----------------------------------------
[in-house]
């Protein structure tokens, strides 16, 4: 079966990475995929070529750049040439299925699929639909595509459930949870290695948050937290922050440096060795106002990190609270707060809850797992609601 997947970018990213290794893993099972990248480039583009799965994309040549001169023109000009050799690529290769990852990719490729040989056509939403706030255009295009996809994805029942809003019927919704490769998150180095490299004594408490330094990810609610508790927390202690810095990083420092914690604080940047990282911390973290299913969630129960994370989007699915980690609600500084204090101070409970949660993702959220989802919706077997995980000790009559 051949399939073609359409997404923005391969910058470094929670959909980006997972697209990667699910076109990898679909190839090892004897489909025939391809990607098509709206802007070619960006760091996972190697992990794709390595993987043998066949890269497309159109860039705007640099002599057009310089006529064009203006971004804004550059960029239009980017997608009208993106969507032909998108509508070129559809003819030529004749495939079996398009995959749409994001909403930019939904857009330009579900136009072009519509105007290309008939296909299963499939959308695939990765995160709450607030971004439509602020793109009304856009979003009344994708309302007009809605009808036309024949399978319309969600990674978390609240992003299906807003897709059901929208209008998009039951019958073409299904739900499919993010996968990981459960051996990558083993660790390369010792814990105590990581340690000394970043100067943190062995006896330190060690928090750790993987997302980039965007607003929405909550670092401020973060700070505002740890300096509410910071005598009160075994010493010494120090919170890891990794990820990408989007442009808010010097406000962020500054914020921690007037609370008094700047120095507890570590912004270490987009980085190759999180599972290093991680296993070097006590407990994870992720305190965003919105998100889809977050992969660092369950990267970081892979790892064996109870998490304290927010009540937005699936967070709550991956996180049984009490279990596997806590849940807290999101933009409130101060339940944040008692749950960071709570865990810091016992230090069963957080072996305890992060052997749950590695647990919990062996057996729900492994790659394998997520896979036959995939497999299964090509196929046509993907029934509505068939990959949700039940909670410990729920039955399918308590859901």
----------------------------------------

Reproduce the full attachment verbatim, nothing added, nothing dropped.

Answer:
[in-house]
């Protein structure tokens, strides 16, 4: 079966990475995929070529750049040439299925699929639909595509459930949870290695948050937290922050440096060795106002990190609270707060809850797992609601 997947970018990213290794893993099972990248480039583009799965994309040549001169023109000009050799690529290769990852990719490729040989056509939403706030255009295009996809994805029942809003019927919704490769998150180095490299004594408490330094990810609610508790927390202690810095990083420092914690604080940047990282911390973290299913969630129960994370989007699915980690609600500084204090101070409970949660993702959220989802919706077997995980000790009559 051949399939073609359409997404923005391969910058470094929670959909980006997972697209990667699910076109990898679909190839090892004897489909025939391809990607098509709206802007070619960006760091996972190697992990794709390595993987043998066949890269497309159109860039705007640099002599057009310089006529064009203006971004804004550059960029239009980017997608009208993106969507032909998108509508070129559809003819030529004749495939079996398009995959749409994001909403930019939904857009330009579900136009072009519509105007290309008939296909299963499939959308695939990765995160709450607030971004439509602020793109009304856009979003009344994708309302007009809605009808036309024949399978319309969600990674978390609240992003299906807003897709059901929208209008998009039951019958073409299904739900499919993010996968990981459960051996990558083993660790390369010792814990105590990581340690000394970043100067943190062995006896330190060690928090750790993987997302980039965007607003929405909550670092401020973060700070505002740890300096509410910071005598009160075994010493010494120090919170890891990794990820990408989007442009808010010097406000962020500054914020921690007037609370008094700047120095507890570590912004270490987009980085190759999180599972290093991680296993070097006590407990994870992720305190965003919105998100889809977050992969660092369950990267970081892979790892064996109870998490304290927010009540937005699936967070709550991956996180049984009490279990596997806590849940807290999101933009409130101060339940944040008692749950960071709570865990810091016992230090069963957080072996305890992060052997749950590695647990919990062996057996729900492994790659394998997520896979036959995939497999299964090509196929046509993907029934509505068939990959949700039940909670410990729920039955399918308590859901």